Testing has highlighted other minor areas of improvement in regards to the user interface, and will be taken account of in future development. From the results of this testing, we plan on making further adjustments on the application on top of the planned development being done.

Testing of the web application during the design phase is necessary for an effective product, and our whitelist application requires multiple tests due to the environments the application would be used in, the infrastructure used to support it, and the information being handled. With the results from the testing phases, the application and its parts can be improved further so the product can be more effective at its goals.

Current plans are to have the developers (Drew & Jace) further refine and work on the application, with an associated milestone related to the whitelist functionality being finished in one week. The product testers (Kassia & Nathaniel) will facilitate further tests on the Voice-over-IP feature in the web application, with an associated milestone being finished in two weeks. Further tests by group members and others will be ongoing until the finish of the project.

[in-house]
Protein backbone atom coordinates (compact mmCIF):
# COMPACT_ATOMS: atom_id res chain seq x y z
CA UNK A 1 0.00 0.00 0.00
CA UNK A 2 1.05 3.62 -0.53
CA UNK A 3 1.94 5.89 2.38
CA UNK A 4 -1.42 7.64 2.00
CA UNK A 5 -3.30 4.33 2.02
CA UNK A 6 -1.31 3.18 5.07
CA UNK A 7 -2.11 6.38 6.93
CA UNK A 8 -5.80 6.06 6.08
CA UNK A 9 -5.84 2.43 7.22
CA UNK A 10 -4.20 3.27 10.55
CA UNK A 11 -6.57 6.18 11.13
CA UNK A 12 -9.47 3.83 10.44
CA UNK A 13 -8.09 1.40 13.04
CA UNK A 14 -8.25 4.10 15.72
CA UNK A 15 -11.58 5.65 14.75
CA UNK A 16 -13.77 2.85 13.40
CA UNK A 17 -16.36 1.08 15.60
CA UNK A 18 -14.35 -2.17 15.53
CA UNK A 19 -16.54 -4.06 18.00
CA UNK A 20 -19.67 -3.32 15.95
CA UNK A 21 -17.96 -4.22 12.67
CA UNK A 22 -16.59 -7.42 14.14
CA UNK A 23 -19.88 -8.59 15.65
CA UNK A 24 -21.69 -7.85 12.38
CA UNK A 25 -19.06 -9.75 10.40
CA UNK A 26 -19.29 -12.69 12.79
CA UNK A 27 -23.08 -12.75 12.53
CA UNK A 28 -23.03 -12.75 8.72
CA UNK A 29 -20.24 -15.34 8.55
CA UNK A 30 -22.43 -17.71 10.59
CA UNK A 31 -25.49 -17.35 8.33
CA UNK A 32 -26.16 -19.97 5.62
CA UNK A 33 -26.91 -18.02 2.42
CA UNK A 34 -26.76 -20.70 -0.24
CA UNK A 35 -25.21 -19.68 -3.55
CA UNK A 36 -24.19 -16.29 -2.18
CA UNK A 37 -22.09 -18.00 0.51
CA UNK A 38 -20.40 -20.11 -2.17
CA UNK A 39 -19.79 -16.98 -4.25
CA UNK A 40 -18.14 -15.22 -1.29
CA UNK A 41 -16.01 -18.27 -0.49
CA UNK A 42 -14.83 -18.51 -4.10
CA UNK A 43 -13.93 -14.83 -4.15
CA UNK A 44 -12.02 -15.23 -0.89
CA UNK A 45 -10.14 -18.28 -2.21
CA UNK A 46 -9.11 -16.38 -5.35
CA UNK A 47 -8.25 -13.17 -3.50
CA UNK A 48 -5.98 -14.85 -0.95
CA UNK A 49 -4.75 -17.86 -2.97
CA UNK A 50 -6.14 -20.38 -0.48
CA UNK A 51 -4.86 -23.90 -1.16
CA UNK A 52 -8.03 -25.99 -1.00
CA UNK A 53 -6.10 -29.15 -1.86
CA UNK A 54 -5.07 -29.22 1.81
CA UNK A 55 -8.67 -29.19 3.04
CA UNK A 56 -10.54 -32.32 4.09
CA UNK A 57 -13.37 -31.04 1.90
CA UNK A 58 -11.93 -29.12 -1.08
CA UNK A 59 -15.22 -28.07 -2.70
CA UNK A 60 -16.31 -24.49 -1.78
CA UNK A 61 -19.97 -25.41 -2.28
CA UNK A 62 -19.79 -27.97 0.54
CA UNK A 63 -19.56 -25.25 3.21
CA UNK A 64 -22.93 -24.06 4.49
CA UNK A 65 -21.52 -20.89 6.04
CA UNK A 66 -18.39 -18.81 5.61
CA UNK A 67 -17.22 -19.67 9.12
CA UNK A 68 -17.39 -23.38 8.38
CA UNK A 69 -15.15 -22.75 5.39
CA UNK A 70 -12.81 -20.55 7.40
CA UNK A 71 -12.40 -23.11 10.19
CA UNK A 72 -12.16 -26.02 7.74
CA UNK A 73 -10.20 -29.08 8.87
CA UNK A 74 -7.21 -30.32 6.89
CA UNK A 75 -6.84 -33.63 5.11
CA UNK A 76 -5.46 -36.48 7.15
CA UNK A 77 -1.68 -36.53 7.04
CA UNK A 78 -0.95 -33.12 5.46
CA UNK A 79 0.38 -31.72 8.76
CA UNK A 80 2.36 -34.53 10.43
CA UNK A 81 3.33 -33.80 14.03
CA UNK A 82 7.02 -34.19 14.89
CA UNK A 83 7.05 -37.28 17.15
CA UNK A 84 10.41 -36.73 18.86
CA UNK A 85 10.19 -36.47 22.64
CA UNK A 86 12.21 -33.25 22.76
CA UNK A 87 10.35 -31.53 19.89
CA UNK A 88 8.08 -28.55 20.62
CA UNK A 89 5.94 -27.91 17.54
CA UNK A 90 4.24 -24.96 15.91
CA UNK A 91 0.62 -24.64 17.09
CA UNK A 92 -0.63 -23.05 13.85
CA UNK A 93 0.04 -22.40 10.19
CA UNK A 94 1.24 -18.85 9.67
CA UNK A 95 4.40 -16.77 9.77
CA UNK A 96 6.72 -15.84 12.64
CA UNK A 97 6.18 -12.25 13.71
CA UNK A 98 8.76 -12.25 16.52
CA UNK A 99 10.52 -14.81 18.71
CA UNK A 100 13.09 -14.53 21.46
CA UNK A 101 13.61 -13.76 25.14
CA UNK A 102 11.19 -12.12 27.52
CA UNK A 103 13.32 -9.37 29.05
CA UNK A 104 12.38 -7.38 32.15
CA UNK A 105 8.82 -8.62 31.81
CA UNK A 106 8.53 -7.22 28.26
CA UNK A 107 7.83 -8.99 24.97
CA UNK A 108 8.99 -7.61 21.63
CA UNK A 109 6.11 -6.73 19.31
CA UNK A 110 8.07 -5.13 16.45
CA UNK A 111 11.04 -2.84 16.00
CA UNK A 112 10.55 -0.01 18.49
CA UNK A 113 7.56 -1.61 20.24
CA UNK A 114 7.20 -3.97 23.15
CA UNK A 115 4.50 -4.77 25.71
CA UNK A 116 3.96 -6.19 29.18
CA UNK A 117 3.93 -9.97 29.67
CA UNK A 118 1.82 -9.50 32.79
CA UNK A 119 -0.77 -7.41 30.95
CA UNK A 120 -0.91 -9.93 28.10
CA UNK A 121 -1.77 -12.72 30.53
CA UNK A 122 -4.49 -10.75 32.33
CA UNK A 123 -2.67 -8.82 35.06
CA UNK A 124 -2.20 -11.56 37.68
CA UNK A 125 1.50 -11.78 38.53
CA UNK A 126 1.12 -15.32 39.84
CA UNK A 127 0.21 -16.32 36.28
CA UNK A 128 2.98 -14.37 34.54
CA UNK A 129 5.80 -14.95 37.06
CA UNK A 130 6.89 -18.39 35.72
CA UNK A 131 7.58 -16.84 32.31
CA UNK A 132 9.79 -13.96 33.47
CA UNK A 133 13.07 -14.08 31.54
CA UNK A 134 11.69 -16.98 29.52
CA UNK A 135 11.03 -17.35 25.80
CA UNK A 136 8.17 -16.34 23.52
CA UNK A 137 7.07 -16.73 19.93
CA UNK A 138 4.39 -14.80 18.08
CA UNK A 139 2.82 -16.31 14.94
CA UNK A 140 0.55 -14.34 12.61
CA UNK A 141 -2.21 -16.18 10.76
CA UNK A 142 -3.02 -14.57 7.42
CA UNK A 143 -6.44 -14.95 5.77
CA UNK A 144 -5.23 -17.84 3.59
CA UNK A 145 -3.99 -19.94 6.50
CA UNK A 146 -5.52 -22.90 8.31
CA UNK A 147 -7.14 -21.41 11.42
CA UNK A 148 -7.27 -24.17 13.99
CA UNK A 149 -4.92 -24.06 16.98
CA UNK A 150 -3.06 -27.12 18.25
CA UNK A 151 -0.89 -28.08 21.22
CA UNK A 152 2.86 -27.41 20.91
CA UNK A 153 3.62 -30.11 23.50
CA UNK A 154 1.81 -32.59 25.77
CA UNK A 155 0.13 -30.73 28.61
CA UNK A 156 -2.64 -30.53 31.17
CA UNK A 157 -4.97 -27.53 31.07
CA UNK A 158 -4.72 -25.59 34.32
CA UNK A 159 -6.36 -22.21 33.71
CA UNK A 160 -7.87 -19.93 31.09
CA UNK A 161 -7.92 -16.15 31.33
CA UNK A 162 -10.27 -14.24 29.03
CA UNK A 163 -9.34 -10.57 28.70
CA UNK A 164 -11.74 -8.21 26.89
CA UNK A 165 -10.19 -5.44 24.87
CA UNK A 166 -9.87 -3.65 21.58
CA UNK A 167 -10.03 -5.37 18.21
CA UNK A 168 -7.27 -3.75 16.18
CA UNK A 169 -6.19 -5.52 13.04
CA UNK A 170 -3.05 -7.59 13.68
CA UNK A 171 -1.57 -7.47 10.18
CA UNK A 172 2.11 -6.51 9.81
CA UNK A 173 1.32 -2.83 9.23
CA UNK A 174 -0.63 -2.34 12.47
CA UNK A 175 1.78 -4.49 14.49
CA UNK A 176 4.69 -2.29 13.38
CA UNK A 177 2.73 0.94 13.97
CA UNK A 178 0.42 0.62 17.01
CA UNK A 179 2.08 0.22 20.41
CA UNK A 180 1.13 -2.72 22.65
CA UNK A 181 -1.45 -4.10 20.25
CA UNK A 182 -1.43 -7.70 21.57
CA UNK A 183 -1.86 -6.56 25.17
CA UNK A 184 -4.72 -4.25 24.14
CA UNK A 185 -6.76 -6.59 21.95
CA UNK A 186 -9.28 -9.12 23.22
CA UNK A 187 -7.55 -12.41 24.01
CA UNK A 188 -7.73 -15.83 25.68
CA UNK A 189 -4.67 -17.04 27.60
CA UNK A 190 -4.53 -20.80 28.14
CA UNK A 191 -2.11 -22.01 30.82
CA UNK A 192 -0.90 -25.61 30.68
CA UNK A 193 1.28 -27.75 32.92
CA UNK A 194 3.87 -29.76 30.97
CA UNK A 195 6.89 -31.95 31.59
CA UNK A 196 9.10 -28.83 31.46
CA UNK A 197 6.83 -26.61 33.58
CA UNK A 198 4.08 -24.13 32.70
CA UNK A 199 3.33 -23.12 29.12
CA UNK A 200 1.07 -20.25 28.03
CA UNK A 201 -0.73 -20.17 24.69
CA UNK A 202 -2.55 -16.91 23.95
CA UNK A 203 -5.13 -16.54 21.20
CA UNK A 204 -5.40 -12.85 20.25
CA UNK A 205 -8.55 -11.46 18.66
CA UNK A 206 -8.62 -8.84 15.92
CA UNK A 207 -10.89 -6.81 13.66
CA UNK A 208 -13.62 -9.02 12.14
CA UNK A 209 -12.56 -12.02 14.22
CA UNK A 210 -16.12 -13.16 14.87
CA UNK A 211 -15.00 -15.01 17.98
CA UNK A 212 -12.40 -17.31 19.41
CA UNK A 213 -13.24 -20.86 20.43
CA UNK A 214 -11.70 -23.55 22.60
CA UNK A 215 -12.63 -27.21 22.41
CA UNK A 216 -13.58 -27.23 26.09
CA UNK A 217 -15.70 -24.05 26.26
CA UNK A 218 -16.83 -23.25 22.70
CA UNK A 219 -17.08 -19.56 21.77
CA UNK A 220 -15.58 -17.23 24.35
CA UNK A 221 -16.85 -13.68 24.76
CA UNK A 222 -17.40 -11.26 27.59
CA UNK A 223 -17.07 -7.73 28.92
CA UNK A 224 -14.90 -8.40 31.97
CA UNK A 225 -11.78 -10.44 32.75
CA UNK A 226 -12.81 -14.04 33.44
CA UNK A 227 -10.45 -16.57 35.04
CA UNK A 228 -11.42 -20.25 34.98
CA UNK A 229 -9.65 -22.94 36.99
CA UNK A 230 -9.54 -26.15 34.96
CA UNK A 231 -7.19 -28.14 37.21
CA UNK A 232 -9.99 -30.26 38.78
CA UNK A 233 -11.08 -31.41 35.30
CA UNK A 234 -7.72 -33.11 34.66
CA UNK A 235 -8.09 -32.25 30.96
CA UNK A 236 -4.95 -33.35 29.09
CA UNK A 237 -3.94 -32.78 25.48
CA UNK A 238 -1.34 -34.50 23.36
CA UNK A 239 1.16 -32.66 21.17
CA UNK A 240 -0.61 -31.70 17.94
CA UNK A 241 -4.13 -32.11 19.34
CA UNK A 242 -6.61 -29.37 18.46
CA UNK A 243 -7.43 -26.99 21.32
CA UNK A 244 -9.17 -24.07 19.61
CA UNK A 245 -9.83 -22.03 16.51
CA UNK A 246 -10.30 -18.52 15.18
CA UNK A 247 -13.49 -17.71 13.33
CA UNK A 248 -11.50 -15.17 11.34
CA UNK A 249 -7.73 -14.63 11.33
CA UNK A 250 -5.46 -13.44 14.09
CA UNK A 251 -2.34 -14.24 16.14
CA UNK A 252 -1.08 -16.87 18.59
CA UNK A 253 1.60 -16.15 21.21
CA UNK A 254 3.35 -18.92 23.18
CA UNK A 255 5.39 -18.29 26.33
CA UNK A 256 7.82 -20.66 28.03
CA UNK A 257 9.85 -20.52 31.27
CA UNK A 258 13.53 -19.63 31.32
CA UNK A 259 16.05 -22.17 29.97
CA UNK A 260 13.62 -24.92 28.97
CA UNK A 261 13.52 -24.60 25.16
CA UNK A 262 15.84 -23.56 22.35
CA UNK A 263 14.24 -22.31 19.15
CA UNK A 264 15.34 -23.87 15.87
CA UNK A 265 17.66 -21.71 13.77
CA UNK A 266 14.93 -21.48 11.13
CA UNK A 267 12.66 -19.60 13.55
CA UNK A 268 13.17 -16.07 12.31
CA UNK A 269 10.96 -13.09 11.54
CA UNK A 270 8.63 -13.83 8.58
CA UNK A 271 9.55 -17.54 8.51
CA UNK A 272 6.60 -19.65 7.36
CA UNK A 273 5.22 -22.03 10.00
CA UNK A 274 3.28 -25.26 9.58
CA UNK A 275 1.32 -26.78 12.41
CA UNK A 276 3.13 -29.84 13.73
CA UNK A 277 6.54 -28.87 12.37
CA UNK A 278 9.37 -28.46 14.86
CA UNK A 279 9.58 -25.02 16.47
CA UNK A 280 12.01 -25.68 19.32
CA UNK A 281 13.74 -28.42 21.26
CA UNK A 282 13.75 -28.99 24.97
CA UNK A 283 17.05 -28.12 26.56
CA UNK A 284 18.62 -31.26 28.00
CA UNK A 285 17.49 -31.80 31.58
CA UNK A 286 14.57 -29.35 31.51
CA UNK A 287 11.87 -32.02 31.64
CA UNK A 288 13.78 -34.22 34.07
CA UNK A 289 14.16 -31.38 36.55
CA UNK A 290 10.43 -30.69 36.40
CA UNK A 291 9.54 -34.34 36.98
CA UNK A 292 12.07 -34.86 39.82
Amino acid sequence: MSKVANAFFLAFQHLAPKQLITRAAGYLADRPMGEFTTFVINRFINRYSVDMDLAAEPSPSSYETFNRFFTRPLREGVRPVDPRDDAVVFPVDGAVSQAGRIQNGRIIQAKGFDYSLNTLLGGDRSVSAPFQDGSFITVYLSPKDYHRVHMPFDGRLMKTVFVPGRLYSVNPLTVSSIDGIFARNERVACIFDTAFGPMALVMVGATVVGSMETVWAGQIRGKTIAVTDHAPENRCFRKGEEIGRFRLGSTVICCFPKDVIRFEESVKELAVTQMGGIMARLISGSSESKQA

Web Application Changes

Team Members: Drew Blaisdell (5 points) & Jace Morrison (5 points)
Task: Make changes to web application based on feedback, to improve usability.
Deliverable: The improved source code of the web application.

The most common feature that has been requested for our web application during user testing has been to give more control over what happens to rejected phone calls. Some want the ability to give a message that lets their callers know why they are being rejected; others want the opposite and want the call immediately rejected. We created a menu to allow users to update these settings and determine how the application handles calls not on the whitelist.